Finding The Right Balance Between Home And The Office

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In mid-April, COO of Facebook Sheryl Sandberg sent ripples through the tech community when she said in an interview that she typically leaves the office at 5:30 p.m. In an industry where constant innovation is crucial to survival, this mentality is more than a little unorthodox. But in offices across the country, leaving on the dot at 5 is seemingly raising more eyebrows these days. Instead of the age-old clock-in, clock-out routine, being “on call,” like many professionals in the medical and legal industries, has spread like wildfire to the business community. We are in an era where work not only follows us home, it often interrupts dinner, cancels date night, or sleeps over in the form of a company-issued cell phone or laptop computer.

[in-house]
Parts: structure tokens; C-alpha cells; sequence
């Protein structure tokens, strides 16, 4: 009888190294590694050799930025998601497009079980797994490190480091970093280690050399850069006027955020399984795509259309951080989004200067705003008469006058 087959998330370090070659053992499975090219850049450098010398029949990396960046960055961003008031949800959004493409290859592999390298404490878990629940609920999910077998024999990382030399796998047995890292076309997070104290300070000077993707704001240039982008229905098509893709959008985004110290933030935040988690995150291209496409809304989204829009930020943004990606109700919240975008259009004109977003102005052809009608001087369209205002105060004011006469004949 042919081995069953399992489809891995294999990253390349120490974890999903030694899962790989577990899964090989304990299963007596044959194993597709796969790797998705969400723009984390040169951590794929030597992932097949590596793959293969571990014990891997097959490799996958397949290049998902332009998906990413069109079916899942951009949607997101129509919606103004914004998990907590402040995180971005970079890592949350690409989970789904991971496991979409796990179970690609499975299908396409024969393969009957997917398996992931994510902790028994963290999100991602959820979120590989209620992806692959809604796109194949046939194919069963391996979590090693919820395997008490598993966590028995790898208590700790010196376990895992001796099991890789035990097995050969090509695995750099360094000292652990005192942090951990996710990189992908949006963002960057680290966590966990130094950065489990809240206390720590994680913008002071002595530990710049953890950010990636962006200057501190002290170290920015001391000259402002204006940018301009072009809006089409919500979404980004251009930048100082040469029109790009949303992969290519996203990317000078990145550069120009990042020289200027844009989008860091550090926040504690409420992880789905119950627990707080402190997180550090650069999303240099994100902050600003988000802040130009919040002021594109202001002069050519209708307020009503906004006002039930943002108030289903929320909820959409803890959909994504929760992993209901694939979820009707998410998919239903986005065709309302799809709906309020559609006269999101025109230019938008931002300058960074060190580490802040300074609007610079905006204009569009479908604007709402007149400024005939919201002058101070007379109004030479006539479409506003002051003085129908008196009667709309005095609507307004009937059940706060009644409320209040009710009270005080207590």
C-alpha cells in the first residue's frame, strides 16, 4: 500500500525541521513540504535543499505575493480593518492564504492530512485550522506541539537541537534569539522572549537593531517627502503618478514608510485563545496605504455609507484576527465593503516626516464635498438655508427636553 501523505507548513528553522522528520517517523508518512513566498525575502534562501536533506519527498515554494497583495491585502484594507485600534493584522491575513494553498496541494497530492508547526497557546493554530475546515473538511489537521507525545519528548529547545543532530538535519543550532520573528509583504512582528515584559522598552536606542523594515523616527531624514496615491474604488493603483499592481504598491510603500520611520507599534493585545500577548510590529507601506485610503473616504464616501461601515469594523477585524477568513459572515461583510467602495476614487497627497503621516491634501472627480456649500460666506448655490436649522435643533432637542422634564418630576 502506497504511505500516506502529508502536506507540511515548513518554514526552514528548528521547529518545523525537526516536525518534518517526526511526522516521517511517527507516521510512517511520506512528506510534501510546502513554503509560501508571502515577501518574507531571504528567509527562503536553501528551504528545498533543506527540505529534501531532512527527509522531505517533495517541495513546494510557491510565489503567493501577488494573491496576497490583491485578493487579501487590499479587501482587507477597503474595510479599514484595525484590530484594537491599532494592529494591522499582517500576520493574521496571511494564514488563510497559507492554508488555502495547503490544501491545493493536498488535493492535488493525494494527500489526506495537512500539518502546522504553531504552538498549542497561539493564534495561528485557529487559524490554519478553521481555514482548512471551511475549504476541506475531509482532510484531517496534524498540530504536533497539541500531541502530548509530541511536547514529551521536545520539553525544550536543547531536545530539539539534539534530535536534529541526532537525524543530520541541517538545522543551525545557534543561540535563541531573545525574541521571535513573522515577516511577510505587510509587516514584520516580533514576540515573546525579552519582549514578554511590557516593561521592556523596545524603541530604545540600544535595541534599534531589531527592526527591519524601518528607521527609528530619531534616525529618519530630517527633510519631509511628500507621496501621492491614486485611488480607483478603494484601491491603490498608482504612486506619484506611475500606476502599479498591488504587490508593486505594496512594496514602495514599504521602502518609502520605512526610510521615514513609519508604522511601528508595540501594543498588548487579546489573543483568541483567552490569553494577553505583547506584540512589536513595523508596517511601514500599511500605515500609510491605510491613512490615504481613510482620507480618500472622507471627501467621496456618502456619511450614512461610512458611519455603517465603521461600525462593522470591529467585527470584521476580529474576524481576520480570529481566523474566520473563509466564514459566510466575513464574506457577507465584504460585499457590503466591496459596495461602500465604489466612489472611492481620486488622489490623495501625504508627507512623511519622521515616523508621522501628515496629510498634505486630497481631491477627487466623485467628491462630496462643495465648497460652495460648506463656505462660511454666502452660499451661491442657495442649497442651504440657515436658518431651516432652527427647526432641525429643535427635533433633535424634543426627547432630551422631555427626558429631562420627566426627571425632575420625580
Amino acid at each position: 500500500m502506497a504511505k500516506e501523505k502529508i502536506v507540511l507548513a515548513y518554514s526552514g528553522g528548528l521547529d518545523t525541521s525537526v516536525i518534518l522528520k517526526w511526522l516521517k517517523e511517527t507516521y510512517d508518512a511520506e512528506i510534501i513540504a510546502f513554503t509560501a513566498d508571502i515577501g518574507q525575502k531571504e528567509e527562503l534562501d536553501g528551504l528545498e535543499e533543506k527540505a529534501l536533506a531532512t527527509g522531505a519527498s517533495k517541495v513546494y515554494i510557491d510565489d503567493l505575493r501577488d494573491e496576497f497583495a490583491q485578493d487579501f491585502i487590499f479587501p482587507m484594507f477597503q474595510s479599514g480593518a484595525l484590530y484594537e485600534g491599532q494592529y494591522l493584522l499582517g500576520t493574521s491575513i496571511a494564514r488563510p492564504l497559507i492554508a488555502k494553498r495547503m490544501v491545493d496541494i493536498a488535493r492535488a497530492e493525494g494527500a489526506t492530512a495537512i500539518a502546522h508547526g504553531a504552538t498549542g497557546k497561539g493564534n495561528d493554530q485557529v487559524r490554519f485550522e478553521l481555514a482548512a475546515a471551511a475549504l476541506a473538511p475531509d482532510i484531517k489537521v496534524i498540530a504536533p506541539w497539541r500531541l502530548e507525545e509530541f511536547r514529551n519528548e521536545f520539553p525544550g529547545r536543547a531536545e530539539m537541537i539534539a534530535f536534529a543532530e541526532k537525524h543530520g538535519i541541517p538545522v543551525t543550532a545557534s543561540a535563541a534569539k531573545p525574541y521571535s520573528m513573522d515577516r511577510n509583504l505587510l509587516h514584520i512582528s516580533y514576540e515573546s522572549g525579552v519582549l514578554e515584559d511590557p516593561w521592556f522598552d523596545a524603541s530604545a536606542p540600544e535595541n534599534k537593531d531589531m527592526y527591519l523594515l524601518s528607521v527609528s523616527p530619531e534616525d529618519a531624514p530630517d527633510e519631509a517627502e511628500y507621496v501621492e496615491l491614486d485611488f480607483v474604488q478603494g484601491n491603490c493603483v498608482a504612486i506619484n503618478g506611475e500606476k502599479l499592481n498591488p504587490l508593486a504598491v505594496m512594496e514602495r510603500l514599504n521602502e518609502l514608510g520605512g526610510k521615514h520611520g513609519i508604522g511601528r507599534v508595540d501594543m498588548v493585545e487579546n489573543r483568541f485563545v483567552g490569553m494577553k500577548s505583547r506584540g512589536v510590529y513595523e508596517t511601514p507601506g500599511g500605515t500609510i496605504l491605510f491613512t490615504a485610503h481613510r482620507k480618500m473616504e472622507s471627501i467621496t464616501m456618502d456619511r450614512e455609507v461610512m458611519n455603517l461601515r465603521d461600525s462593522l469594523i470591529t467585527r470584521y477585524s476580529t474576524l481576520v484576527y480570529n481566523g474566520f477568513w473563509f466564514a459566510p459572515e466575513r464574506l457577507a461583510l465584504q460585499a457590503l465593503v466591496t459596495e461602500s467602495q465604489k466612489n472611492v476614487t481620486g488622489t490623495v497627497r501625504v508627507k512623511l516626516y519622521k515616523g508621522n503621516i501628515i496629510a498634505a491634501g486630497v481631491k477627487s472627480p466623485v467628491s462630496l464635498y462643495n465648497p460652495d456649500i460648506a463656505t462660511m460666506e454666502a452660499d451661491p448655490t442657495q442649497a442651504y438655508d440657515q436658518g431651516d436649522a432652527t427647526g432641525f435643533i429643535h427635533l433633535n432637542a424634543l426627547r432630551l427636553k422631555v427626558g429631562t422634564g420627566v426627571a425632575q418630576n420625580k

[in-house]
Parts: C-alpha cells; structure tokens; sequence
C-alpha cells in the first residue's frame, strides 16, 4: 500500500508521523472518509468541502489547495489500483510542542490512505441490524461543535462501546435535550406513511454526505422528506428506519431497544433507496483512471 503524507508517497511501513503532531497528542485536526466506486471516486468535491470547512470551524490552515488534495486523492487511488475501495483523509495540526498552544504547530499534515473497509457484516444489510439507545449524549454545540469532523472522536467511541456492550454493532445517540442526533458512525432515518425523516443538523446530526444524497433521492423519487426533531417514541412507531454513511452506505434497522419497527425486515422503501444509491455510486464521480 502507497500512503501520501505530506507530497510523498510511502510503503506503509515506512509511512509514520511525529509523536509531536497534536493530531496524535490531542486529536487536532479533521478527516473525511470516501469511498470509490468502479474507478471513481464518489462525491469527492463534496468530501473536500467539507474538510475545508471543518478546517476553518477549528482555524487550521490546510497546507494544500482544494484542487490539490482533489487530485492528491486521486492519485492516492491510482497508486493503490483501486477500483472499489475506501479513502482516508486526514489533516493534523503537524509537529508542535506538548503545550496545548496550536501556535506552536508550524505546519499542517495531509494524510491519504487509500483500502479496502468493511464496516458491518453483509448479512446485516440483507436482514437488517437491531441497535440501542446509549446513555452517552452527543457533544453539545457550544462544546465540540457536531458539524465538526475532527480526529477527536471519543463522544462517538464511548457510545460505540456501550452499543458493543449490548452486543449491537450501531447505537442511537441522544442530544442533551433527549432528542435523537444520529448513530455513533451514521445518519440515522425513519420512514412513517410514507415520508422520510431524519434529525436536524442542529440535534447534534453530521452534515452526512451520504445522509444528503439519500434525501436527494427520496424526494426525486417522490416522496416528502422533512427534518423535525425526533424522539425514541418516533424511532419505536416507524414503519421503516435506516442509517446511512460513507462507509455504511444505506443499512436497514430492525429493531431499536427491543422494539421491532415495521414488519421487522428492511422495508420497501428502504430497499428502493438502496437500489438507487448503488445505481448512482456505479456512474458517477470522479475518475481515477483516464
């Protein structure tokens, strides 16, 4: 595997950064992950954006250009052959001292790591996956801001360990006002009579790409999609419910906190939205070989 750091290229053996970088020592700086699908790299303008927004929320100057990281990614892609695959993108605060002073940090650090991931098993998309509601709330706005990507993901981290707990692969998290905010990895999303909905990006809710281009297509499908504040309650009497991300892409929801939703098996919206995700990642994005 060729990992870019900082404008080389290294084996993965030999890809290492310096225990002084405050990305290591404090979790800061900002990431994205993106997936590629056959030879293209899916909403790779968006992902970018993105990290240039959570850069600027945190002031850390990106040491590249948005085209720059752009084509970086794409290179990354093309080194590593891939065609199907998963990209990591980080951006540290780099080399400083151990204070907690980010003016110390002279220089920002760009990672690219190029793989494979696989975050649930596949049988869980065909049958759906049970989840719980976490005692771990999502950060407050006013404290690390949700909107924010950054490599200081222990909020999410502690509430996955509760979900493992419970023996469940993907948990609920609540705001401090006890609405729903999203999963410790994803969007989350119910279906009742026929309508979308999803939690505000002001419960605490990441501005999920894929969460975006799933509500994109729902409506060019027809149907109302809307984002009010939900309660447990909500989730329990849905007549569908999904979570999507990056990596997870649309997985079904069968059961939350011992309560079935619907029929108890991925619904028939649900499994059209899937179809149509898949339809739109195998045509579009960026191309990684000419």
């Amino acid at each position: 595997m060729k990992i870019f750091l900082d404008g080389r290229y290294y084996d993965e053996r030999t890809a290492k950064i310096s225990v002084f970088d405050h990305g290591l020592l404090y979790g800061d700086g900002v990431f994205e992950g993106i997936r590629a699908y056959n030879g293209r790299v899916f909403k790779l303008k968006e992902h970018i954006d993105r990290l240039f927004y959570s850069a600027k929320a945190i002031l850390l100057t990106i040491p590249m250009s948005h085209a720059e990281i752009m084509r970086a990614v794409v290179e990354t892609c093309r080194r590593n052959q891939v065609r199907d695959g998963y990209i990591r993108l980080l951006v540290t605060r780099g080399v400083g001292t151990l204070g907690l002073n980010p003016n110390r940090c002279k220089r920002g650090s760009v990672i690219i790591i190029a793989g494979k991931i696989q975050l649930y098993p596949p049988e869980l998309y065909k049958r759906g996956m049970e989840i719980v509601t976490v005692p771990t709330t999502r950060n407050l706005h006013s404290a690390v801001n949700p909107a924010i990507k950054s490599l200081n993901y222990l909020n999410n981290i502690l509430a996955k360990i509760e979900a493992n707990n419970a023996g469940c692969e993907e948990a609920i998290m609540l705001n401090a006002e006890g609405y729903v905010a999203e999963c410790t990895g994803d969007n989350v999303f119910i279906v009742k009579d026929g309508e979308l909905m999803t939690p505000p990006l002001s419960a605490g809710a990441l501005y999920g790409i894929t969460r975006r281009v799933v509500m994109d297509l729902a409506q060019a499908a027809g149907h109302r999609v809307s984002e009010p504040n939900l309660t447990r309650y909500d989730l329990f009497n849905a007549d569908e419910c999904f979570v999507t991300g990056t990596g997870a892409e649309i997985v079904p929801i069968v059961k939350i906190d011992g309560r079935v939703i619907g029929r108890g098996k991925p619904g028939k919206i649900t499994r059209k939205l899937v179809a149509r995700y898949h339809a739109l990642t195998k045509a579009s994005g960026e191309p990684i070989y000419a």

While Sandberg’s lofty position at Facebook (and previously at Google) allows her to spend evenings with family, many employees, especially those without a spouse or children, may feel as though they have to work longer hours to ascend the corporate hierarchy. No matter the circumstances, in the interest of equality, employees should all have the same end-of-day options. So, what steps can you take to achieve a balanced work to home ratio?

First, you need to make sure that hours spent in the office are maximized for production – chances are, they currently aren’t. Try blocking out your day; how many hours are spent on conference calls? How long does it take to reply to emails? How long is your typical lunch? When you have a good idea about how your day is spent make a new schedule, one that includes work time and home time, and stick to it. When you come home from work, be home. Make dinner, play with the kids. No matter your profession, or your position within that profession, it’s vital to allow yourself time for activities outside of the office. Budgeting time effectively (and perhaps cutting back on Facebook) can help maximize your production and move you one step closer to getting out the door at a reasonable hour.